Stothers especially has spent many hours in the New York Public Library and the Columbia University libraries poring through an equivalent of a quarter of a million pages of english text. With the exception of classical treatises on rhetoric and some Christian hymns, the researchers believe they have covered all of the extant European literature for the time period 700 B.C. to A.D. 630. The most useful and numerous European records of natural events, says Rampino, are from classical time. The Romans in particular took special care to write about portents, which were often based on weather conditions or the stars. There is far less valuable material from the Middle Ages, and the record from before 700 B.C., based mostly on legends, is not very reliable.

Less scrutinized are the Chinese documents, which are far more voluminous than the European records. Modern China has been so torn by civil wars and cultural revolutions that a careful scientific analysis of the dynasty chronicles and other records was not possible until about a decade ago, says Kevin D. Pang, an astronomer at the Jet Propulsion Laboratory/California Institute of Technology in Pasadena. "There are rooms and rooms of documents and we've only begun to scratch the surface," he says. Pang works with Hung Hsiang Chou, a professor of Chinese language and culture at the University of California at Los Angeles.

When they search historical literature, Pang, stothers and others look not only for direct observations of volcanic eruptions but also for passages like the above excerpts from Plutarch and the Han dynasty chronicles. These two entries, made on opposite sides of the globe at about the same time period, describe the classic signature of a large volcanic eruption: a strange veiling of the sky followed by unusually cold weather that kills the crops. The veil, called "dry fog" by Benjamin Franklin after the 1783 eruption of the Laki volcano in Iceland, is a mist of sulfur aerosols spewed out with silicate ash during an eruption and carried by the atmostphere to girdle a hemisphere, or in some cases the entire planet. The volcanic particles absorb and scatter back radiation from the sun. This causes the sun, moon and stars to appear dim -- an effect thought by some cultures to be an omen of foreboding. This interpretation was often justified, because the aerosols, by backscattering the solar energy, produced colder temperatures that led to failed corps and sometimes starvation.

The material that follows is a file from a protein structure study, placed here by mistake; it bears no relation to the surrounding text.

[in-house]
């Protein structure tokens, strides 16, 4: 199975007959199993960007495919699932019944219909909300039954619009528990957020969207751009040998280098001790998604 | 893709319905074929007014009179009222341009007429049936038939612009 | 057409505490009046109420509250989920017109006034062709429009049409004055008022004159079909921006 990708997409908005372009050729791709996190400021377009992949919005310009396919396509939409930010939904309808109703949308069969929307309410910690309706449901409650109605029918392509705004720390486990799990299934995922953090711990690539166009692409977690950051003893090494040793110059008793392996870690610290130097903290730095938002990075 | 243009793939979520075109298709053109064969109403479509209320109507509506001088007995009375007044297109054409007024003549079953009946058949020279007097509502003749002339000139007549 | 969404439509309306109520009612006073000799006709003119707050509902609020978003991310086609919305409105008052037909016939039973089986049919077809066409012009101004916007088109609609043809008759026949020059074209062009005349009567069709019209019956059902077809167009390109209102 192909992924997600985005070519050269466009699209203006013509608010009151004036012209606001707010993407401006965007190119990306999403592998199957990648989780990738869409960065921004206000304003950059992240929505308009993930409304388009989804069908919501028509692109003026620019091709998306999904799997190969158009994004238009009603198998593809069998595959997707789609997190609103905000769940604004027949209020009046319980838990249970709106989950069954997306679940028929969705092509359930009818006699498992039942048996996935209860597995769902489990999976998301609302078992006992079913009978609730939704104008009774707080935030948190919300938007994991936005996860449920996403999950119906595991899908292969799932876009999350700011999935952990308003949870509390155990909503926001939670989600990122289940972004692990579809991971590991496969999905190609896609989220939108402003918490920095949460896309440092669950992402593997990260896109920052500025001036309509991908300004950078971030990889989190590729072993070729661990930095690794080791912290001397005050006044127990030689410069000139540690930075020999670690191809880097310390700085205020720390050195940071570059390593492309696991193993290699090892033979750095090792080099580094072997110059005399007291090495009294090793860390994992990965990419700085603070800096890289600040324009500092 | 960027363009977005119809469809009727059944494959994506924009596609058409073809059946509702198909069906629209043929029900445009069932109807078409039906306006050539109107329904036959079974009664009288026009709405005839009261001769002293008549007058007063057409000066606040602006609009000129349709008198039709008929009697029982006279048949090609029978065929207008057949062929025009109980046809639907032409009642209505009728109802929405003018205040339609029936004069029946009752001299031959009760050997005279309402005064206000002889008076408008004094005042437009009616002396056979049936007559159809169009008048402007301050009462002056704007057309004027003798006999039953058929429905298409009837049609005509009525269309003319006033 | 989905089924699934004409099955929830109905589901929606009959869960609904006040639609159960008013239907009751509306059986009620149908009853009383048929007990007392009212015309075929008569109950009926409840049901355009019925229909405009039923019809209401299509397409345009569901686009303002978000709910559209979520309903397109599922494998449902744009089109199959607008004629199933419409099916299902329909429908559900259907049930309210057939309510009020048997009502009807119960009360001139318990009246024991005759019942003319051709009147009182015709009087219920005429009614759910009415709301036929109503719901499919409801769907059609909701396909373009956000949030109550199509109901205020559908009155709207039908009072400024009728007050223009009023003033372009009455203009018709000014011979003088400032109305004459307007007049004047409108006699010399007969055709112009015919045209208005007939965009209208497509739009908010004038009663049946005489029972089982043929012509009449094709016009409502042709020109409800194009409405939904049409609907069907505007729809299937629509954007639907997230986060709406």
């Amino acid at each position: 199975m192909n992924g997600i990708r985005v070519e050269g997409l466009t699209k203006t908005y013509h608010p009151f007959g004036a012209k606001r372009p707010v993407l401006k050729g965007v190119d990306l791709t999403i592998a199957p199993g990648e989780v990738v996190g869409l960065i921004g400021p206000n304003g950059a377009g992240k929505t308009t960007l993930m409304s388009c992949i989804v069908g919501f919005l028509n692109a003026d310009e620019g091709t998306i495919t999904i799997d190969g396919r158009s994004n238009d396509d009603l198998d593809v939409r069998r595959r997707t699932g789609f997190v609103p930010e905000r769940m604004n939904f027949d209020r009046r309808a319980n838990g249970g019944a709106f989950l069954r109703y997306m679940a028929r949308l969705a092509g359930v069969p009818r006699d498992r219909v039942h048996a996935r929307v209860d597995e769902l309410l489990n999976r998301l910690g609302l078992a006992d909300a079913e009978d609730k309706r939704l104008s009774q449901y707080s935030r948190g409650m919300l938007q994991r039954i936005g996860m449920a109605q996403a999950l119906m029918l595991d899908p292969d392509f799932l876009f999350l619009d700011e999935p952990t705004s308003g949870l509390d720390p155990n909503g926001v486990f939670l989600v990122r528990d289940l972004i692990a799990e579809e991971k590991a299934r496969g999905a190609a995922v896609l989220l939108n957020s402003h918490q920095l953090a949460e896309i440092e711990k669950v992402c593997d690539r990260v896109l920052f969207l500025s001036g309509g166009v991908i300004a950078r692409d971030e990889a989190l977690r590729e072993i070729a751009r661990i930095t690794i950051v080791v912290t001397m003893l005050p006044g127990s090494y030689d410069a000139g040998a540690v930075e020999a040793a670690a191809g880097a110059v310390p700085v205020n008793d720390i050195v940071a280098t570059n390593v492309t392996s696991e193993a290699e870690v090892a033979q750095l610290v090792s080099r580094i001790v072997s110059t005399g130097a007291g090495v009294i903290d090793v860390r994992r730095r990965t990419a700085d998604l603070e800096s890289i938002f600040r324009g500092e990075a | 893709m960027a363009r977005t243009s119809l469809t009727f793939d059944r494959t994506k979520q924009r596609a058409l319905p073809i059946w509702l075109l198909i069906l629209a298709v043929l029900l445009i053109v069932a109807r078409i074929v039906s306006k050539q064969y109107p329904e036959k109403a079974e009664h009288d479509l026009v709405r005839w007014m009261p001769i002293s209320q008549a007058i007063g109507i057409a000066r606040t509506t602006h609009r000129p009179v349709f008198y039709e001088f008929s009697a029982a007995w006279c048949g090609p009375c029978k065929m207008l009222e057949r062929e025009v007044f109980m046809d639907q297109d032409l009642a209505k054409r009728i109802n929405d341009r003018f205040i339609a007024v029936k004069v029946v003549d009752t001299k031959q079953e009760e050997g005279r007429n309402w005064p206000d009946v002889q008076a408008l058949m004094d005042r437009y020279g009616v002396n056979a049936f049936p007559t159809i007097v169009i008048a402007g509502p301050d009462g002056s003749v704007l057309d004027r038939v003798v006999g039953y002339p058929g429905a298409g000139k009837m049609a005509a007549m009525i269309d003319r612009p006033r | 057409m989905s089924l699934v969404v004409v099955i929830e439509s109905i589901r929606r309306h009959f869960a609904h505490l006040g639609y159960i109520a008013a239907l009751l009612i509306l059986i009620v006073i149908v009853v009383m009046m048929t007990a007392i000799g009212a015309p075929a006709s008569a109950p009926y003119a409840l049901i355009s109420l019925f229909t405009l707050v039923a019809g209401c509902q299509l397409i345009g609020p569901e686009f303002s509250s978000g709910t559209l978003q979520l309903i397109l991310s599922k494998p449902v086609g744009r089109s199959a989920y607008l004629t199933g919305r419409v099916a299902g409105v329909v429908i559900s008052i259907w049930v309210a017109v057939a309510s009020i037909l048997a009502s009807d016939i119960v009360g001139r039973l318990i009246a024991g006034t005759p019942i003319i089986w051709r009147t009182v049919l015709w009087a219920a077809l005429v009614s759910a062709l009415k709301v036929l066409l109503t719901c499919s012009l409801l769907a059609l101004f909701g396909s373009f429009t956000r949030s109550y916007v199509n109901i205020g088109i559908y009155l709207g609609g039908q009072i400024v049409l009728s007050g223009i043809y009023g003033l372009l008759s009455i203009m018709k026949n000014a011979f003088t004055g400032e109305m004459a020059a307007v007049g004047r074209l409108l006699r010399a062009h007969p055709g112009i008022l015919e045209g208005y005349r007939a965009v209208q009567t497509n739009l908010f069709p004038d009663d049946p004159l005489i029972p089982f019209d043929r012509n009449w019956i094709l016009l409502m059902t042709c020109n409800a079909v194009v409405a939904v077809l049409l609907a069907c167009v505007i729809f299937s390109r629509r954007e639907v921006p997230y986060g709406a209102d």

With the excerpts from Plutarch and many others, Stothers and Rampino were able to pinpoint the eruption date of this particular volcano to 44 B.C. They also suspect that the volcano was Mt. etna in Sicily, for like others, Vergil wrote: "After the death of Caesar ... how often we saw Etna flooding out from her burst furnaces, boiling over the Cyclopean fields, and whirling forth balls of flame and molten stones."